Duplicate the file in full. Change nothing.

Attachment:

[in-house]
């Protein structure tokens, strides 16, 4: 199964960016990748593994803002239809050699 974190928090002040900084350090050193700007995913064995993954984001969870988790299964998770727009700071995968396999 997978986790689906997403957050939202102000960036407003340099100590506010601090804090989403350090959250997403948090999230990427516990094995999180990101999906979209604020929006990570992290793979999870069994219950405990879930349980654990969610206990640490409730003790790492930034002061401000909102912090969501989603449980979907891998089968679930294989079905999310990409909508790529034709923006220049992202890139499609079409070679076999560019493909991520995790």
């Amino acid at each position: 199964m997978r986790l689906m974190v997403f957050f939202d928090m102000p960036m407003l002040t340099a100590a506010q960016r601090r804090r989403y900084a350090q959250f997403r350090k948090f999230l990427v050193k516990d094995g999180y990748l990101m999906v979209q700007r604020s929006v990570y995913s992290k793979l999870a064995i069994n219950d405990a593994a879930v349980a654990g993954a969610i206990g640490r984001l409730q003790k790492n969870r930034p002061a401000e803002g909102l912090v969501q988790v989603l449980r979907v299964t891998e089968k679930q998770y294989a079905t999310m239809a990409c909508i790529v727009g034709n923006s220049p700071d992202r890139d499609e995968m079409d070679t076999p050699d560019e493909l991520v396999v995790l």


[in-house]
């Protein structure tokens, strides 16, 4: 199964960016990748593994803002239809050699 974190928090002040900084350090050193700007995913064995993954984001969870988790299964998770727009700071995968396999 997978986790689906997403957050939202102000960036407003340099100590506010601090804090989403350090959250997403948090999230990427516990094995999180990101999906979209604020929006990570992290793979999870069994219950405990879930349980654990969610206990640490409730003790790492930034002061401000909102912090969501989603449980979907891998089968679930294989079905999310990409909508790529034709923006220049992202890139499609079409070679076999560019493909991520995790």
């Amino acid at each position: 199964m997978r986790l689906m974190v997403f957050f939202d928090m102000p960036m407003l002040t340099a100590a506010q960016r601090r804090r989403y900084a350090q959250f997403r350090k948090f999230l990427v050193k516990d094995g999180y990748l990101m999906v979209q700007r604020s929006v990570y995913s992290k793979l999870a064995i069994n219950d405990a593994a879930v349980a654990g993954a969610i206990g640490r984001l409730q003790k790492n969870r930034p002061a401000e803002g909102l912090v969501q988790v989603l449980r979907v299964t891998e089968k679930q998770y294989a079905t999310m239809a990409c909508i790529v727009g034709n923006s220049p700071d992202r890139d499609e995968m079409d070679t076999p050699d560019e493909l991520v396999v995790l």